New Faculty (new + faculty)

Distribution by Scientific Domains


Selected Abstracts


Reshaping the Forces that Perpetuate the Research-Practice Gap: Focus on New Faculty

NEW DIRECTIONS FOR HIGHER EDUCATION, Issue 110 2000
Carol L. Colbeck
If the research-practice gap is to be bridged, the forces that shape faculty, such as socialization, tenure, and promotion, as well as the relationship between scholars and practitioners must be altered. [source]


The role of mentoring on research productivity among occupational therapy faculty

OCCUPATIONAL THERAPY INTERNATIONAL, Issue 1 2002
OTR/L Assistant Professor, Stanley Paul PhD
Abstract This study surveyed junior and senior occupational therapy faculty in order to further understand the role that mentoring plays in research productivity. Junior faculty with and without mentors were compared in terms of their overall research productivity, and the senior faculty who served as mentors were compared with senior faculty who were not mentors. The role of institutional support factors on research productivity was also examined. The results of this survey suggest that mentoring plays an important role in increasing research productivity in junior faculty in the field of occupational therapy. Also, senior faculty mentors perceived their mentoring experience to enhance their research productivity. A general profile of an occupational therapy mentor and mentee has emerged from the results. Analyses showed a low to moderate positive correlation between faculty research productivity and a number of institutional support factors. Availability of intramural funds, release time, chair and dean support for research, grant writing seminars, and availability of statistical and computing help correlated with research productivity. The authors recommend the need for mentoring in occupational therapy academia. New faculty should have a mentor or mentors to help them succeed in research, teaching and service goals. Developing short-term and long-term goals with the mentor and periodic evaluation of goals will help new faculty to keep pace with the demands and requirements of their academic positions. Copyright 2002 Whurr Publishers Ltd. [source]


Mentoring: A Key Strategy to Prepare the Next Generation of Physicians to Care for an Aging America

JOURNAL OF AMERICAN GERIATRICS SOCIETY, Issue 7 2009
Heidi K. White MD
Mentoring is an important instructional strategy that should be maximally used to develop the next generation of physicians who will care for a growing population of frail older adults. Mentoring can fulfill three specific purposes: (1) help learners choose an area of specialty, (2) help fellows and new faculty navigate advancement in the academic environment, and (3) help new physicians enter a local medical community and develop a high-quality, professionally rewarding, financially viable practice that meets the needs of older adults. The components and process of mentoring are reviewed. Current and potential mechanisms to promote mentoring for the specific purpose of increasing the quality and quantity of physicians available to care for the older adult population are discussed. [source]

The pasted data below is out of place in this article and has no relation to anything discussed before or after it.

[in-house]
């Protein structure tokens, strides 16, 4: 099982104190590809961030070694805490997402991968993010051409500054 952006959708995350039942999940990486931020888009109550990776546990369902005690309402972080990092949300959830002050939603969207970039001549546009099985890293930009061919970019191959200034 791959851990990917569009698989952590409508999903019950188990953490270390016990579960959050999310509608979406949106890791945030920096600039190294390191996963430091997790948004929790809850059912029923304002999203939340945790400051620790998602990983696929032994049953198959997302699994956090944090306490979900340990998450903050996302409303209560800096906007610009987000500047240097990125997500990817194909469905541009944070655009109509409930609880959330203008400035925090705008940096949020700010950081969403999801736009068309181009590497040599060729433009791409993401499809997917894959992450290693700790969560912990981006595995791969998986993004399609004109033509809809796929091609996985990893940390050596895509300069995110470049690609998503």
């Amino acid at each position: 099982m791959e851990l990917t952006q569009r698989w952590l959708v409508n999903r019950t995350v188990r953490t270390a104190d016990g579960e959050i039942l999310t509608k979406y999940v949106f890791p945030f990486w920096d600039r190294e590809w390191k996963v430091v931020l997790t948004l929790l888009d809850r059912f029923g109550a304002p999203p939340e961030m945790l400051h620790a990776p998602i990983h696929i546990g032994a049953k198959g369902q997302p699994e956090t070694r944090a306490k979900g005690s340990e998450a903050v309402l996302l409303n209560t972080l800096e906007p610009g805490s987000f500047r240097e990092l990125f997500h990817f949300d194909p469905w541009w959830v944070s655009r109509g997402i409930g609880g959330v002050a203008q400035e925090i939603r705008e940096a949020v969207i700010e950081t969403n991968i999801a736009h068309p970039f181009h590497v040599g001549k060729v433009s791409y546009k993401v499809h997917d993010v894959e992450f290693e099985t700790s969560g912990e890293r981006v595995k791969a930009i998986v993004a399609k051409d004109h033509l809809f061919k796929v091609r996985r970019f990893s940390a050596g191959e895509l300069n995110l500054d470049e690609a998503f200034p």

The role of mentoring on research productivity among occupational therapy faculty

OCCUPATIONAL THERAPY INTERNATIONAL, Issue 1 2002
OTR/L Assistant Professor, Stanley Paul PhD
Abstract This study surveyed junior and senior occupational therapy faculty in order to further understand the role that mentoring plays in research productivity. Junior faculty with and without mentors were compared in terms of their overall research productivity, and the senior faculty who served as mentors were compared with senior faculty who were not mentors. The role of institutional support factors on research productivity was also examined. The results of this survey suggest that mentoring plays an important role in increasing research productivity in junior faculty in the field of occupational therapy. Also, senior faculty mentors perceived their mentoring experience to enhance their research productivity. A general profile of an occupational therapy mentor and mentee has emerged from the results. Analyses showed a low to moderate positive correlation between faculty research productivity and a number of institutional support factors. Availability of intramural funds, release time, chair and dean support for research, grant writing seminars, and availability of statistical and computing help correlated with research productivity. The authors recommend the need for mentoring in occupational therapy academia. New faculty should have a mentor or mentors to help them succeed in research, teaching and service goals. Developing short-term and long-term goals with the mentor and periodic evaluation of goals will help new faculty to keep pace with the demands and requirements of their academic positions. Copyright 2002 Whurr Publishers Ltd. [source]